Continuing with the theme of weight gain, your baby’s brain will triple in weight during the third trimester! As your baby’s skin begins to grow smooth, your baby’s brain will become more and more wrinkly. Why all the wrinkles? These crevices and folds create more surface area for your baby’s brain, allowing more brain cells to grow and accumulate. What a smartie!
In the same way that you’ve been having some pretty weird dreams lately (I’m not the only one, right?), your baby may begin to have their own dreams. The fact that your baby undergoes REM (rapid eye movement) sleep is indicative that your baby may be dreaming.
Fun Fact About Pregnancy
To increase their chances of getting pregnant in the Renaissance, women were advised to bathe in cow manure and drink male urine. EWW!
My Pregnant Belly Progression
Check out my 7 months pregnant belly!
Time to Count Those Kicks!
During the third trimester, your doctor may recommend that you use the kick count test twice a day. This test is a good and simple way to check in on your baby’s health and wellness.
I would talk to your doctor about kick counts before you begin doing it, as they may have slightly different procedures than my doctor. Contact your doctor if your kick counts take longer than two hours, as this may be the sign of something serious.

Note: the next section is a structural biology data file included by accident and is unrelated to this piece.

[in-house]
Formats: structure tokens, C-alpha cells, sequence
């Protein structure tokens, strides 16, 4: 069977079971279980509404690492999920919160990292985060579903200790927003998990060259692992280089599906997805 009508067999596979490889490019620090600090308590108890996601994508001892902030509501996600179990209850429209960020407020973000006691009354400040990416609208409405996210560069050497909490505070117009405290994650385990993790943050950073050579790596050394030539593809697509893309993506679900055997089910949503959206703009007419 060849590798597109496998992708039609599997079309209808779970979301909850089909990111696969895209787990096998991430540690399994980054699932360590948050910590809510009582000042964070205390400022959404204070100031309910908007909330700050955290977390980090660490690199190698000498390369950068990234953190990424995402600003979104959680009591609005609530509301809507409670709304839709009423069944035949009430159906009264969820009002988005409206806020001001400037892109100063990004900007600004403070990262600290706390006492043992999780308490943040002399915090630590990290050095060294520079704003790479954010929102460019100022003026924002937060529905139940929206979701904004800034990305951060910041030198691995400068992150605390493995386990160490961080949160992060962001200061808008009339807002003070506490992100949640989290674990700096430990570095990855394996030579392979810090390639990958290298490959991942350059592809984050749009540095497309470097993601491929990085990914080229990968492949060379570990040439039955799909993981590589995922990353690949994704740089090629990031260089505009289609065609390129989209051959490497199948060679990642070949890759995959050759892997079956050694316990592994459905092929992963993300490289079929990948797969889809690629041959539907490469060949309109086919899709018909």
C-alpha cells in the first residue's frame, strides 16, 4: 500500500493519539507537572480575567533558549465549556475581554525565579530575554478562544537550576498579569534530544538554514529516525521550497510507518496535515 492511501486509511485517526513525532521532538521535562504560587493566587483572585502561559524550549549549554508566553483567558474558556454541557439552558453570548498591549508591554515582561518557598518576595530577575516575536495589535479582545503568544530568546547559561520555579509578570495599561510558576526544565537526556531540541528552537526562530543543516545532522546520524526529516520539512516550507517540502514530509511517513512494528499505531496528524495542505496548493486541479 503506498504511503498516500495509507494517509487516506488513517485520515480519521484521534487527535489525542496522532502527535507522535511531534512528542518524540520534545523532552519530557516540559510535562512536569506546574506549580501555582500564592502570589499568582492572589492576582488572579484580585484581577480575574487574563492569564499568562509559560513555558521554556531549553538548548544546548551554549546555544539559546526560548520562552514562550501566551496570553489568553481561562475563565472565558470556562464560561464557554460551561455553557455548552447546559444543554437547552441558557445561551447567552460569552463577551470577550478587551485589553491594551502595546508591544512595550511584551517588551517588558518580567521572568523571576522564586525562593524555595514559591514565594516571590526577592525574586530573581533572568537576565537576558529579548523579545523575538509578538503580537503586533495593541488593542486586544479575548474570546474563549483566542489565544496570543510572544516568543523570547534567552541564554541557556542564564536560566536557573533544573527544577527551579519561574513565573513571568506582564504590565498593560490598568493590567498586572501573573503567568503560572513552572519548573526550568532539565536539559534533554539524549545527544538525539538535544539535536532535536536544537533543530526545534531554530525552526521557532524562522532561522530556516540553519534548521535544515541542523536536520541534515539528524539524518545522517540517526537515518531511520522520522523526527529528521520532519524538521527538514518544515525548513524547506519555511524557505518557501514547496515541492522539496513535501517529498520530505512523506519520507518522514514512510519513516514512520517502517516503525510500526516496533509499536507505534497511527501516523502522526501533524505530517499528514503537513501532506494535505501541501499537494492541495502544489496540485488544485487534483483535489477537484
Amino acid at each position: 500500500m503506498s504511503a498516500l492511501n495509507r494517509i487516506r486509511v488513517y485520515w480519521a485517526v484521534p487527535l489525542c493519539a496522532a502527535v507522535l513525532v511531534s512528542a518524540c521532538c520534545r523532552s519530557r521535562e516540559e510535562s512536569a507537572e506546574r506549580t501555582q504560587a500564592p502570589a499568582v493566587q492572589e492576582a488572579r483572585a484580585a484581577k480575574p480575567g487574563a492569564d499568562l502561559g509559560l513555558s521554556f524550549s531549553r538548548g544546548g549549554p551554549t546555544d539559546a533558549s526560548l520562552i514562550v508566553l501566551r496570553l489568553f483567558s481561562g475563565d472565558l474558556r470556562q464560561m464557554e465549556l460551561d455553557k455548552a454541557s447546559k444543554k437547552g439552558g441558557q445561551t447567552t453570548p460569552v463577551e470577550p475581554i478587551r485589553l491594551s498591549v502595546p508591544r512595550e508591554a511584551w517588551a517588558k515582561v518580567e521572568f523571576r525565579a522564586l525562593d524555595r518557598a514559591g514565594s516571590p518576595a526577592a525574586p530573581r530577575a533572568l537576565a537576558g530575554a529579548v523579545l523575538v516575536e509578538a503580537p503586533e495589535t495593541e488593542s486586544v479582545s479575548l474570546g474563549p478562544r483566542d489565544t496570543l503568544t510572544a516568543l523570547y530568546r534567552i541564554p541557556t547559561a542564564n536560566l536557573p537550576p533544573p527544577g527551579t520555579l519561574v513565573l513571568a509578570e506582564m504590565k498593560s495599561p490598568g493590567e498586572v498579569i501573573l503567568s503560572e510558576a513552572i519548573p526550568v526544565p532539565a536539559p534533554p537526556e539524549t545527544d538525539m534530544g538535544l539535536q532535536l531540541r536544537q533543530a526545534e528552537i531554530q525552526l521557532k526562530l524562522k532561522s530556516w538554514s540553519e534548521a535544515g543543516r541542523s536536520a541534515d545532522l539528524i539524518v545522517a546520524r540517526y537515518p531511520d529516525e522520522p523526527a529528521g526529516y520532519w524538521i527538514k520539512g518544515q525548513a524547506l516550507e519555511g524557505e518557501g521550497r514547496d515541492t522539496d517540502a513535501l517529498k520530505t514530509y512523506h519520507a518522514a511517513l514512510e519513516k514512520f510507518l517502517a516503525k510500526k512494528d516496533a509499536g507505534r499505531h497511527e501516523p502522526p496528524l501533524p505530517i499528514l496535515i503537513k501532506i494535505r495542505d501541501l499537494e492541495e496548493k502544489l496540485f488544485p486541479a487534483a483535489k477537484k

Your Pregnancy at 28 Weeks: Prenatal Appointments
The following prenatal tests are available at 28 weeks of pregnancy:
Contraction Stress Test
A contraction stress test resembles the nonstress test and is conducted anytime after week 28 of pregnancy. This test analyzes your baby’s heart rate and movement patterns following contractions. The contractions may be induced using oxycontin or nipple stimulation. The goal is to determine if your baby can handle the “stress” of actual labor. The contraction stress test is typically done if the results from a nonstress test prove unclear. Consider that this test has a high rate of false-positives, meaning you may get an abnormal result when there is nothing wrong.
Fetal Acoustic Stimulation
Doctors employ fetal acoustic stimulation (FAS)(FAST when the word test is added), also known as vibroacoustic stimulation (VAS), in conjunction with a nonstress test to help stimulate your baby when they appear inactive. A nonstress test measures your baby’s movement and heart rate. Doctors use FAS when the baby isn’t moving by employing a device to emit sound waves and vibrations to “stimulate” the baby.
If you and your baby are red cell incompatible, this week you may receive a RhoGAM injection. This procedure is fairly simple and requires only a shot, which is administered to the muscles of your butt. A RhoGAM shot poses no threat to you or your baby, although you may feel a little sore from the shot for a couple days. The RhoGAM shot may need to be repeated after delivery and in other instances when there is a chance that your blood and your baby’s blood could mix.